The Brotherhood of the Second Cross was established on Father’s Day 2005 where 160 men stood before their wives and children to pledge themselves to purity, self-sacrifice, loyalty, and excellence. Today, hundreds more have joined the commitment.
Have you ever found yourself beginning a sentence with, “Honestly…” I often say that when I feel like I’m sharing some important information or revealing my real thoughts on an issue. Like, “Honestly, I think my Royals need another pitcher,” or “Honestly, I don’t want to eat that.”
In such moments, I’m telling the truth, but when I say “Honestly,” I seem to imply that what I might have said previously could have been less than honest. If I have to tell you that what I’m about to say is the real truth, what about the stuff I said before that? I suppose that I give you the right to question my truthfulness in those times when I don’t say “honestly,” and, honestly, that’s not my intent. Do you know what I mean?
Now my point isn’t to insist that we should stop starting sentences with words like “Honestly.” Instead, we should speak and live in a way that makes those kind of words unnecessary. Words we speak can be serious or not serious, but they shouldn’t be either honest or dishonest. They should always be honest!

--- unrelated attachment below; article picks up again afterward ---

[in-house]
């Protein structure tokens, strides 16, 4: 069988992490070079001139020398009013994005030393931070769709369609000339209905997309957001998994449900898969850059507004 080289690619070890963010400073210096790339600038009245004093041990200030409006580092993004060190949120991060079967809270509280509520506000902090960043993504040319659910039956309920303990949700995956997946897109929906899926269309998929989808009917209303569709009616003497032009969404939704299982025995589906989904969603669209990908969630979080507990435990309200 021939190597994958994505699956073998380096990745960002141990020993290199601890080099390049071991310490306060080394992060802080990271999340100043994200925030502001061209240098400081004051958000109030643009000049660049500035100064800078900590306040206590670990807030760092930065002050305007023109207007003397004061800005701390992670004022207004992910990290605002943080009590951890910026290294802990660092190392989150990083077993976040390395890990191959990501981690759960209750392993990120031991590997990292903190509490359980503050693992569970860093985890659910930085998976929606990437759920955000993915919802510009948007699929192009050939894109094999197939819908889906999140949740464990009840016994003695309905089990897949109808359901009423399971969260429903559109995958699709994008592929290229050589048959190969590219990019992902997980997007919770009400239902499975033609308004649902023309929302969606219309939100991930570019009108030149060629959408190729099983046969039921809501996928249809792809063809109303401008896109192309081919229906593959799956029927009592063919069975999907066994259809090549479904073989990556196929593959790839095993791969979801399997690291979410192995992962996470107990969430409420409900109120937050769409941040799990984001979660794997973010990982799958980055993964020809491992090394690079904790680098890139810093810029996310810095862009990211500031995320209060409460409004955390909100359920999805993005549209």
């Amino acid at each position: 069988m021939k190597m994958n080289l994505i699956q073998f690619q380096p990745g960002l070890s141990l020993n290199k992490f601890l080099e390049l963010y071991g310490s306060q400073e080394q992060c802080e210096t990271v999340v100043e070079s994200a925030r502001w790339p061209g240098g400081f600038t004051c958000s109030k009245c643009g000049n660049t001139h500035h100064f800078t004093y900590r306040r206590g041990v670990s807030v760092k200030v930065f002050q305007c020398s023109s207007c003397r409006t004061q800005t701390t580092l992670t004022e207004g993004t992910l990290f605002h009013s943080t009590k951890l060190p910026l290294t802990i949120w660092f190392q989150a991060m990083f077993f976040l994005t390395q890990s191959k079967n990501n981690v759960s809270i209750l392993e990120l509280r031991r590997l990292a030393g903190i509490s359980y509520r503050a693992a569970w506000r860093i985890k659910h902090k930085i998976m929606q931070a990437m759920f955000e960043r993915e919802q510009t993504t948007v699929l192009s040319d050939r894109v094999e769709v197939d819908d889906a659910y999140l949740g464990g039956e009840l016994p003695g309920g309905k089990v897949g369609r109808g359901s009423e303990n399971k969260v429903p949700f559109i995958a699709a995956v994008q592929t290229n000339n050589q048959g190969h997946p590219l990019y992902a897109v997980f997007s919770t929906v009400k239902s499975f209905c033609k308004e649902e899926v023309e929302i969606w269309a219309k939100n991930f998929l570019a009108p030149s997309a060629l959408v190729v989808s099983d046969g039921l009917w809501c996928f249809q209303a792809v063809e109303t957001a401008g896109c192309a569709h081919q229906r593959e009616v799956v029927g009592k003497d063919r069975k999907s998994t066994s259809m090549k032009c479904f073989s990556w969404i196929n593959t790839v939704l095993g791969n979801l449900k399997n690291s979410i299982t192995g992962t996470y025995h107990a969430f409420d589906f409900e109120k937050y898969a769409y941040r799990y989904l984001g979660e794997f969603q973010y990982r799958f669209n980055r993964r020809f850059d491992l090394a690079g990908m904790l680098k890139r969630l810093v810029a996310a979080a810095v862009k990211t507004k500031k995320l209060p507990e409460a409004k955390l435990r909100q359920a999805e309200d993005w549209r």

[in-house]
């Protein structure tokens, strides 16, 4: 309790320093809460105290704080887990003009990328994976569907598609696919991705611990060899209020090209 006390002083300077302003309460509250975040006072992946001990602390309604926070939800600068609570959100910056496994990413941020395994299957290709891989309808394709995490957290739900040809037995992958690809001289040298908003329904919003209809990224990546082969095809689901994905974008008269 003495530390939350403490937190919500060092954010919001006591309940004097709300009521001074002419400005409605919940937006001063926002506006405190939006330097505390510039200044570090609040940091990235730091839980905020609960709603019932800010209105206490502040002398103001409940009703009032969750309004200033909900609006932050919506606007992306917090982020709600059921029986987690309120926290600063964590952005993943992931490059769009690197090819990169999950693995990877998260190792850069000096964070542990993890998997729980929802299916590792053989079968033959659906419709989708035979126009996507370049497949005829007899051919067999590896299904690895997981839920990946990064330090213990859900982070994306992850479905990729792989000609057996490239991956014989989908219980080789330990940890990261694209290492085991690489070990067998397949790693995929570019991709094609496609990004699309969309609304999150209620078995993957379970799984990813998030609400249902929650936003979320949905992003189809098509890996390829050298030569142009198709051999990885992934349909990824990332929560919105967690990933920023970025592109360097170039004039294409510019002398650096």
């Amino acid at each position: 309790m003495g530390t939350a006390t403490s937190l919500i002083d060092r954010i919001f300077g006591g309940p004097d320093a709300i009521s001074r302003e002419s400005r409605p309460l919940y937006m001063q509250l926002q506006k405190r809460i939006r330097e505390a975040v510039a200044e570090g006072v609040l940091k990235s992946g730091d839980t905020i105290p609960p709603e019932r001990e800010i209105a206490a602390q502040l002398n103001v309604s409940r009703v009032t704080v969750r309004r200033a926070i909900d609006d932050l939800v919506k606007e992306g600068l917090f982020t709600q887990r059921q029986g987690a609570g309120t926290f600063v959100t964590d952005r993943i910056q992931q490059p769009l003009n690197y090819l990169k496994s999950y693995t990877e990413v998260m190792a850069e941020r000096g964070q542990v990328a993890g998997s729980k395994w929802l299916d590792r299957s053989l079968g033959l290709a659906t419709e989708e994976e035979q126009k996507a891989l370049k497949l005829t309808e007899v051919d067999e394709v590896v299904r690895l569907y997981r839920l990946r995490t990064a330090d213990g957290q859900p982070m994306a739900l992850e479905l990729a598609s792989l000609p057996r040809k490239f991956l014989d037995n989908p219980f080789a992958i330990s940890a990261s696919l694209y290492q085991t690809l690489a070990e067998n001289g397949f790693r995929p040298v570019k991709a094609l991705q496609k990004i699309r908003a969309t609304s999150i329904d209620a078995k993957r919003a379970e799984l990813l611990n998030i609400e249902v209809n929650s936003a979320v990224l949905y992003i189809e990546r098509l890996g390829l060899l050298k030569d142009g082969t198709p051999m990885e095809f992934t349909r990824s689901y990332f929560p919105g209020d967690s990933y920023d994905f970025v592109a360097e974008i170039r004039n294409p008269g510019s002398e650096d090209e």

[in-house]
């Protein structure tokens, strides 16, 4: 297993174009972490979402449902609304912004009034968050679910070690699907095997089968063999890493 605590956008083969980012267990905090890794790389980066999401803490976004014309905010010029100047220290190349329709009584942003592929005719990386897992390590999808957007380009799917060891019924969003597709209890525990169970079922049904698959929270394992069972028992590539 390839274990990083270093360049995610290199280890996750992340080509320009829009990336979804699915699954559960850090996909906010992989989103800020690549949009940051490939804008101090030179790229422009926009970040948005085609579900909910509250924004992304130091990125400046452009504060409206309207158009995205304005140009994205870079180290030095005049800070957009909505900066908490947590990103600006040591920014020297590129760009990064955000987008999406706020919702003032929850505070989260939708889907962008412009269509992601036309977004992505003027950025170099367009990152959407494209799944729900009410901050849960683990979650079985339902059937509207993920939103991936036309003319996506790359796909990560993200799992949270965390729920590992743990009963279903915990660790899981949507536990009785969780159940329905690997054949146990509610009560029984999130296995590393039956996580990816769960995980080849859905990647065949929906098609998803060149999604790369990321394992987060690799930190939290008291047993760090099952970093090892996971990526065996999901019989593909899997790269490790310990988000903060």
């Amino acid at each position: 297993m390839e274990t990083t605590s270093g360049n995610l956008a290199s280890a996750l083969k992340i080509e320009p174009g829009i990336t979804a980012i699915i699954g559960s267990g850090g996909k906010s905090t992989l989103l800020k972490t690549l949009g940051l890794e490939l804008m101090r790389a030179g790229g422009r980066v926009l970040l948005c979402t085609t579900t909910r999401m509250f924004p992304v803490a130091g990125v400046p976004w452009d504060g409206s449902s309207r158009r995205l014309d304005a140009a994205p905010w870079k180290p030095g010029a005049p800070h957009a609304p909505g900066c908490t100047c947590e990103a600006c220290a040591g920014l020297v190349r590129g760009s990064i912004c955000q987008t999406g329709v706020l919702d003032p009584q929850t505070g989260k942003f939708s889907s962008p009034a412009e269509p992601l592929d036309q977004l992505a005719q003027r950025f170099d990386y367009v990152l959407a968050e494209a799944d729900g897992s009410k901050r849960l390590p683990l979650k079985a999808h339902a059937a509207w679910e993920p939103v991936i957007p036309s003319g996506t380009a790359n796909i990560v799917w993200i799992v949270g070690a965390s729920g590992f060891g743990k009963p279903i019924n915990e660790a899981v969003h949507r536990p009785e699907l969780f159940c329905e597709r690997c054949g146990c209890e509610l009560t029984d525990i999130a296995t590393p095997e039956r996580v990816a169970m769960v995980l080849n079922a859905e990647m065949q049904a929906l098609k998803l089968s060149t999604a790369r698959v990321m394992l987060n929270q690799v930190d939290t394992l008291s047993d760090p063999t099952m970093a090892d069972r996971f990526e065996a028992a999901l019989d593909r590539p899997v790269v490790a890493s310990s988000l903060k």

Truth is handled carelessly in modern times. Many people say what they need to say to get what they want. They over-promise to get the sale or leave out certain pieces of the truth to cover themselves or to get what they want from others. Some only tell the whole truth and nothing but the truth under duress. They have to be trapped in their lies before they come clean with the truth.
What kind of life does that build? Does playing games with truth really lead to lasting benefit. Sure, we may get the sales commission or avoid the immediate payment for our failures, but are we really winning? Aren’t we just building up to a bigger, more devastating loss someday?
In the Brotherhood, we make promises–purity, self-sacrifice, loyalty, and excellence. But what good are promises if the mouth that speaks them cannot be trusted? And if some of your words are true and others are deceptive, how will we know which mouth you’re speaking with when you make your promises?
You can’t win every game. You don’t get every sale. You won’t avoid every moment of trouble. But if you live dishonestly, then a day of losing is on the horizon where the cost will be greater than you think.
I’ve discovered that often in life, the right decision costs me something in the short-term but really pays off in the long-term. People who live dishonestly, play the game backwards. They trade the future for things today that don’t last very long.
When in doubt, tell the truth. When you’re not in doubt, tell the truth then too!